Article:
Nothing is more satisfying than a warm slice of homemade bread.
If you haven’t explored into the realms of buckwheat, you’re definitely in for a major game-changer. Buckwheat is one of my favourite gluten-free pseudo-grains out there. It has a slightly nutty flavour, is low GI, and is high in amino acids, fibre, and essential minerals like manganese, magnesium, zinc and copper.
It also contains protective phenolic compounds and antioxidants that help fight cancer and heart disease, as well as support the brain, liver, and of course, digestion (1). The antioxidants in buckwheat fight free-radical damage, and prevent inflammation or cancerous cell formation.
The protein in buckwheat is also highly digestible. It contains twelve amino acids, the building blocks of protein, that support energy, growth and muscle synthesis. It is one of the highest protein pseudo-grains out there, with more protein than rice, wheat, millet or corn!
The high fibre component of buckwheat also helps nourish the digestive tract, and regulates bowel movements. When buckwheat is fermented (such as in the second recipe I supply below), it provides valuable probiotics that nourish the digestive tract by transporting healthy bacteria into our gut microbiome.
Buckwheat intake has also been associated with lower serum total cholesterol levels, while decreasing levels of LDL (“bad”) cholesterol and increasing levels of HDL (“good”) cholesterol (2).
One of my favourite things about this buckwheat chia bread, however, is that it is completely gluten-free and non-allergenic. I also like to add a little bit of herb to my bread, like rosemary or oregano, as they are both amazing for strengthening the immune system and reducing inflammation in the body.
When making the recipes, make sure you get raw buckwheat groats, and stay away from anything that says “roasted.” While I have not tried these recipes with roasted (so I am not totally sure if it would work), I always stick with the raw version.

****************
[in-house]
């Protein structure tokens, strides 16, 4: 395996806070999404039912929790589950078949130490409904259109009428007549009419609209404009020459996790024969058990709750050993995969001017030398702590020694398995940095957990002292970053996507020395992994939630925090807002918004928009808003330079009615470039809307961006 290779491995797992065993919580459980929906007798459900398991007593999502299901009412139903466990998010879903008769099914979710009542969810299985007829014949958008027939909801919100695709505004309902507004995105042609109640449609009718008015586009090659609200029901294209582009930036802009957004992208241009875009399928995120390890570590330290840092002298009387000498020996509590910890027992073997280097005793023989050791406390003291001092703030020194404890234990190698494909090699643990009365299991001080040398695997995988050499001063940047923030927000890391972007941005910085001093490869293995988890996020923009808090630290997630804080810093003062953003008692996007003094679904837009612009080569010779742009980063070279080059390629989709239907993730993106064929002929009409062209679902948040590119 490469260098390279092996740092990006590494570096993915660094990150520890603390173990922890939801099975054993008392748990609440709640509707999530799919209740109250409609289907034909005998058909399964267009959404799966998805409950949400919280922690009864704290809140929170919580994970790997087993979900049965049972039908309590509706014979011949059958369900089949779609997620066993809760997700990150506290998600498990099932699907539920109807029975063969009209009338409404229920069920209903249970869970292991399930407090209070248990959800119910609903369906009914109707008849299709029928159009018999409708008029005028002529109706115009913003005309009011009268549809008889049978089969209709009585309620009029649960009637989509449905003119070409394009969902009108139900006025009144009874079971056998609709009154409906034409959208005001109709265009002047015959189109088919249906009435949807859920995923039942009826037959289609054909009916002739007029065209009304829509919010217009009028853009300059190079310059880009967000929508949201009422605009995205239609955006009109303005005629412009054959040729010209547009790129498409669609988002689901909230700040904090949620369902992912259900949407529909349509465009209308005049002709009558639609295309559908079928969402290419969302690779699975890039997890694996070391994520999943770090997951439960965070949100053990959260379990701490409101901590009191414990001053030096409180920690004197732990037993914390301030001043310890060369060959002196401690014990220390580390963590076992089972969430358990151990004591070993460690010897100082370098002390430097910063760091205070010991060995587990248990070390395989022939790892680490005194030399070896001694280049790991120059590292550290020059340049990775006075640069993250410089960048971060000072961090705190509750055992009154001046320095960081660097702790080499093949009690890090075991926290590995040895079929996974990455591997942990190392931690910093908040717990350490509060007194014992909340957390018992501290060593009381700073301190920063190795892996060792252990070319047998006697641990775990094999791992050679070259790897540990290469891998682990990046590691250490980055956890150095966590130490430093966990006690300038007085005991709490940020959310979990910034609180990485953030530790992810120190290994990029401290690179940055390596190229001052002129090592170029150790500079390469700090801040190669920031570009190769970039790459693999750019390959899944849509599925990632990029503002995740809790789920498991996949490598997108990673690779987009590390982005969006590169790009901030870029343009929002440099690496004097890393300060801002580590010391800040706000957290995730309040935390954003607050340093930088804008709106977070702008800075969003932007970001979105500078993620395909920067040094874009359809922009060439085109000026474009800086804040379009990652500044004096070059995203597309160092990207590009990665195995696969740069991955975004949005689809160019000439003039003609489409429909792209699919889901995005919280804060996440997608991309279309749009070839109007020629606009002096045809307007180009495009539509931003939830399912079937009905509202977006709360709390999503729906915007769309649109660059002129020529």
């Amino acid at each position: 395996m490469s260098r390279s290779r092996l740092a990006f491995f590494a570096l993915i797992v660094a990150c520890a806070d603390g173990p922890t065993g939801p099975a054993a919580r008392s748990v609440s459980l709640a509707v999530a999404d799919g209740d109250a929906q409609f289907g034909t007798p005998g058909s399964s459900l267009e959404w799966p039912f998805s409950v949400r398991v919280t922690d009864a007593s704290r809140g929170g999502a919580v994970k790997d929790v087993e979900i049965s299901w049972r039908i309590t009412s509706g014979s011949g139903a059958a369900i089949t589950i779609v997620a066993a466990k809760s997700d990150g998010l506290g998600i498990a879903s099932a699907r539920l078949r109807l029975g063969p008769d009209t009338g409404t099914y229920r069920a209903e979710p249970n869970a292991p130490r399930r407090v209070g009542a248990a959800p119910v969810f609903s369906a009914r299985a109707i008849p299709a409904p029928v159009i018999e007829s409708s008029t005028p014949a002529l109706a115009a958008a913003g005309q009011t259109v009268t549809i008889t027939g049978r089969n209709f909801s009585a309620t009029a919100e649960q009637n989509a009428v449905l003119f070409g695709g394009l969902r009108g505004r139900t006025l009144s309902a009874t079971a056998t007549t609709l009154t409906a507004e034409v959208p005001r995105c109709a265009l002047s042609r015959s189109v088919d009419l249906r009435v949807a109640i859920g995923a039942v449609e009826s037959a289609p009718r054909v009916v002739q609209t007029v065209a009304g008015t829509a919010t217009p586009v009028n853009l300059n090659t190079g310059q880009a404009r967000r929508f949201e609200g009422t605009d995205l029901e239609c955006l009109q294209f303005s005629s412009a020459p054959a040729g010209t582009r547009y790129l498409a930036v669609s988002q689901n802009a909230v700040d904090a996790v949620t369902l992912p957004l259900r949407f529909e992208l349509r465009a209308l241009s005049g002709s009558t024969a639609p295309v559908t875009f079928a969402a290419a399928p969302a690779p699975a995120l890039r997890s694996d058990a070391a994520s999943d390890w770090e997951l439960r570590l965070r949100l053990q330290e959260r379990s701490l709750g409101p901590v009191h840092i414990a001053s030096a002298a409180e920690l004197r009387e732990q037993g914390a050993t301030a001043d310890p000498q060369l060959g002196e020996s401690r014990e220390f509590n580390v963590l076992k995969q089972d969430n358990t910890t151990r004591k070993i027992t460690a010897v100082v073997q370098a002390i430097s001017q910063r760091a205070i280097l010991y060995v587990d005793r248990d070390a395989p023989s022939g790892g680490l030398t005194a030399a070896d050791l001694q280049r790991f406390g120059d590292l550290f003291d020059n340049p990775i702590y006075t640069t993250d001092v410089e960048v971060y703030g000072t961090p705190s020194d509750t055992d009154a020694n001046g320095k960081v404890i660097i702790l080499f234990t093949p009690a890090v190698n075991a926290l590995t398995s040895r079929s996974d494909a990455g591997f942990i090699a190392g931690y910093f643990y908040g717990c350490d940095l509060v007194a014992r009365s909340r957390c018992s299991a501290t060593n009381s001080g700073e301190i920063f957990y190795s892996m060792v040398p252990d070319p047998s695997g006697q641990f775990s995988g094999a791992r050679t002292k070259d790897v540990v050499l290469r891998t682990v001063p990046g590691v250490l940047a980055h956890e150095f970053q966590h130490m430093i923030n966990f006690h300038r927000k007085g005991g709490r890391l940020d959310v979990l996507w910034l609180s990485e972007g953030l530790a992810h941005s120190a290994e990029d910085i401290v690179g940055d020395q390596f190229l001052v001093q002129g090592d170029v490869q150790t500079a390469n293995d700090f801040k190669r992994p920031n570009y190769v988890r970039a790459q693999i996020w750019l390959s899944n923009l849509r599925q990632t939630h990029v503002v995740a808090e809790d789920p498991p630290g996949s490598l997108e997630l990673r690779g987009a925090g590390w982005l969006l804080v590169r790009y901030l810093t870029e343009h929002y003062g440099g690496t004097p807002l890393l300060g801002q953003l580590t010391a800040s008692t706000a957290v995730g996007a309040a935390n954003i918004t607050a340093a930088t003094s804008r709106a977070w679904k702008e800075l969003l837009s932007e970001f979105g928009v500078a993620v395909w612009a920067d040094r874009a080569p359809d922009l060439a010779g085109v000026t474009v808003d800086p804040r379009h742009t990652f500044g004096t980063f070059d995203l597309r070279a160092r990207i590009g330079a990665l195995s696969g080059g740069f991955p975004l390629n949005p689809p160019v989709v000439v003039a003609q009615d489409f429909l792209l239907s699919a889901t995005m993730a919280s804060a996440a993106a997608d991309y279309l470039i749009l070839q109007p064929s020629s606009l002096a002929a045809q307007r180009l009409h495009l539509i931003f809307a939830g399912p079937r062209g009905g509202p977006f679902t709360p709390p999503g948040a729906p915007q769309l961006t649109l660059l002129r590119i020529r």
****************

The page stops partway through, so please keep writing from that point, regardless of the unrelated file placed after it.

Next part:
Let me know how you like the recipe by leaving a comment below!
– 1.5 cups buckwheat groats
– 1/4 cup chia seeds
– 1 cup water
– 1/2 tsp. Himalayan salt
– 1.5 tsp. baking powder
– optional: 1 tsp. oregano or 1 tsp. rosemary
1. Soak the buckwheat groats overnight or for at least 2 hours (you want at least 2 inches of water over the groats, as they soak up a lot of water).
2. Rinse the buckwheat thoroughly and place in a food processor (blender works fine as well).
3. Place chia seeds in a bowl and add 1 cup of water. Allow it to sit for 10-20 minutes, until it is slightly gooey.
4. Preheat the oven to 330ºF.
5. Add remaining ingredients to the food processor or blender, and process until mostly smooth, but still a little bit chunky. Stir in the herbs if you are using.
6. Place the mixture in a loaf pan lined with parchment paper (or oil a loaf pan with coconut oil really good if you have no parchment paper).
7. Bake for 1 hour and 20 minutes.
8. Wait 30 minutes before slicing, and enjoy!
– 3 cups buckwheat groats
– 1.5 cups water
– 1 tsp. Himalayan salt
– 2 tbsp. oregano or rosemary
– 3 handfuls of sunflower seeds
1. Soak buckwheat groats for at least 6 hours, and rinse well. Drain for 2-5 minutes.
2. Place the buckwheat groats in a blender with 1.5 cups water, and blend on low speed until a smooth batter forms.
3. Pour the batter into a glass bowl (never metal!), and cover the bowl with a clean cloth. Place into a warm oven or dehydrator at 35ºC or 95ºF.
4. Let the batter ferment for 7 hours.
5. Little bubbles should have formed, and the batter will have risen a little bit. If you don’t see any of these signs, let it ferment a little bit longer.
6. Add all the other ingredients to the buckwheat, and stir with a wooden spoon. Do NOT over-mix, as the batter will lose its fluffiness.
7. Pour batter into a parchment-lined loaf pan, and bake for 1 hour at 350ºF.
8. Let the bread cool for at least 30 minutes before slicing into it!